Who knows how long physical debit, credit and prepaid cards will be around. If those enthusiastic about digital wallets are right, it won’t be for very long. But in the meantime, why not let consumers design their own cards, like Bank Audi?
They built an entire microsite that lets customers do just that: build and completely customize their credit and prepaid cards. The “Card Artist” site is about as slick as they come, with a smooth interface and intuitive design tools. You pick your card type (credit or prepaid), type your name, and upload your photo/background image. You can scale, flip, rotate and recolor uploaded images. Really, about the only limitation is your imagination.
The site also boasts a step-by-step guide, a fairly thorough set of FAQs, and a photo gallery with 37 backgrounds people can use in their card designs.
Bank Audi says “Card Artist” is part of a broader strategy to target youth through the internet and social media. The bank wants to tap Gen-Y’s sense of independence and self-expression, and from the looks of the “Card Artist” microsite, they seem to be succeeding.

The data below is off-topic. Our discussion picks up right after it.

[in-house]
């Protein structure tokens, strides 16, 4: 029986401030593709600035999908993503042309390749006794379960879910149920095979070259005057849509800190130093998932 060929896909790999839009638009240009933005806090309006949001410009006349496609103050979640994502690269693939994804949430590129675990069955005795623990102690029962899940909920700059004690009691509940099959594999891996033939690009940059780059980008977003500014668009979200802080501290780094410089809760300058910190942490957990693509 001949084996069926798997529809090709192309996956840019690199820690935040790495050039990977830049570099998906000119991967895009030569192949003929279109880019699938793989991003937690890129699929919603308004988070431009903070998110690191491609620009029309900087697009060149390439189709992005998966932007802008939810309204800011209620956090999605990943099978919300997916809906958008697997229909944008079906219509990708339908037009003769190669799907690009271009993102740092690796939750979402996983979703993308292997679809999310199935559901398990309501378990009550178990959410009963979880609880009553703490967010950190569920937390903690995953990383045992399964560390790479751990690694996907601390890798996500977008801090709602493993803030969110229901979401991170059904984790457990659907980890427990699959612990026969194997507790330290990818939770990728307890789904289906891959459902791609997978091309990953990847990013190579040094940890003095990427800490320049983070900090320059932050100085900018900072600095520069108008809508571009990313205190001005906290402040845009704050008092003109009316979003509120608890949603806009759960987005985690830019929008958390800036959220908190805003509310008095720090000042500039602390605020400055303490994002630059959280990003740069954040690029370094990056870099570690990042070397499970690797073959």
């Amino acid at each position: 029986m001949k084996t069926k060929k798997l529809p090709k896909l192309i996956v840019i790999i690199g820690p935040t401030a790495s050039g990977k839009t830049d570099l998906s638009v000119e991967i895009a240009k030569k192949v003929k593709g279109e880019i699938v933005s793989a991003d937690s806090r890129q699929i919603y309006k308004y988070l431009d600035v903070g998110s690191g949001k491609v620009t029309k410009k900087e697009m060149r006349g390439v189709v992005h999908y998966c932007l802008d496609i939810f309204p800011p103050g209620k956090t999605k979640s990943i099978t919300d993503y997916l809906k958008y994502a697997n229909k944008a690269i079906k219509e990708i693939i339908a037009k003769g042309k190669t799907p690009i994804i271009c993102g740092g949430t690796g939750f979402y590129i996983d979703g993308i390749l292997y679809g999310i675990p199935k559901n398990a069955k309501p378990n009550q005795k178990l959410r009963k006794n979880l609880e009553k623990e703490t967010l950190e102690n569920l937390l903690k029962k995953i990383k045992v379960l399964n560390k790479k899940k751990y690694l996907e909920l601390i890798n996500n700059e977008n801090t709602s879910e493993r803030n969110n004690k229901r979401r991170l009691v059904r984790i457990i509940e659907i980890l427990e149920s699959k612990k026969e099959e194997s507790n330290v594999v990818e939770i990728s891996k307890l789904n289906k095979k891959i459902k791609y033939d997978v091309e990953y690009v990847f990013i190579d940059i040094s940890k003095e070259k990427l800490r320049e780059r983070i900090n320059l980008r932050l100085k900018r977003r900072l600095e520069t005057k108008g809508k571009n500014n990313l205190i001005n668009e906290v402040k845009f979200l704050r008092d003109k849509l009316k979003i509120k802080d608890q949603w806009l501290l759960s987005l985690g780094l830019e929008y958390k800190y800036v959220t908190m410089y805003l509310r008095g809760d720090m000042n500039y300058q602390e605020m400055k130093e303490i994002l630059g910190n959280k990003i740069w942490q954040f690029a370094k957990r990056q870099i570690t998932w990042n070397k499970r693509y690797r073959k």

Bank Audi has a special Facebook page dedicated to the “Card Artist” initiative where they’ve hosted a number of design contests. For the launch of “Card Artist,” Bank Audi gave $6,000 for the best gift card. That drew in 2,000 ‘Likes.’ Nearly two years and few promotions later, the “Card Artist” Facebook page now has over 44,000 ‘Likes.’
Reality Check: If you’re going to pay for ‘Likes,’ at least have consumers interact with your products/services somehow, as Bank Audi is doing.
Currently, “Card Artist” can be used by Bank Audi customers and employees to either redesign their existing card or to buy a gift card. But Bank Audi says people will be able to design and apply for new credit cards soon.
The Web Marketing Association presented Bank Audi’s agency partner, Cleartag, with a 2012 WebAward for Outstanding Achievment in Web Development.
Why This Can Be Such a Powerful Marketing Tool
Financial marketers can use consumer retail psychology to their advantage. People can design their card (the fun step) before filling out the application form (the boring step). Most card issuers stick an application in front of prospective customers immediately. This is a horrible way to kick off the relationship: “Thank you for your interest in becoming our customer. Now, here’s some paperwork.” And the very nature of an “application” suggests applicants could be rejected, so many choose to abandon the process.
But a system like “Card Artist” can create a more traditional online retail shopping experience: figure out what you want, then click “checkout.” By the time you get to the account application, it feels more like you’re providing a shipping address, just like at Amazon.com. “Well duh, now that I’ve designed my card, I’d like you to ship it to me!” Users will merrily fill in the blanks, not realizing (or caring) that it is a cleverly disguised credit card app.
Bank Audi – Card Artist
A brief YouTube video overview of how “Card Artist” works.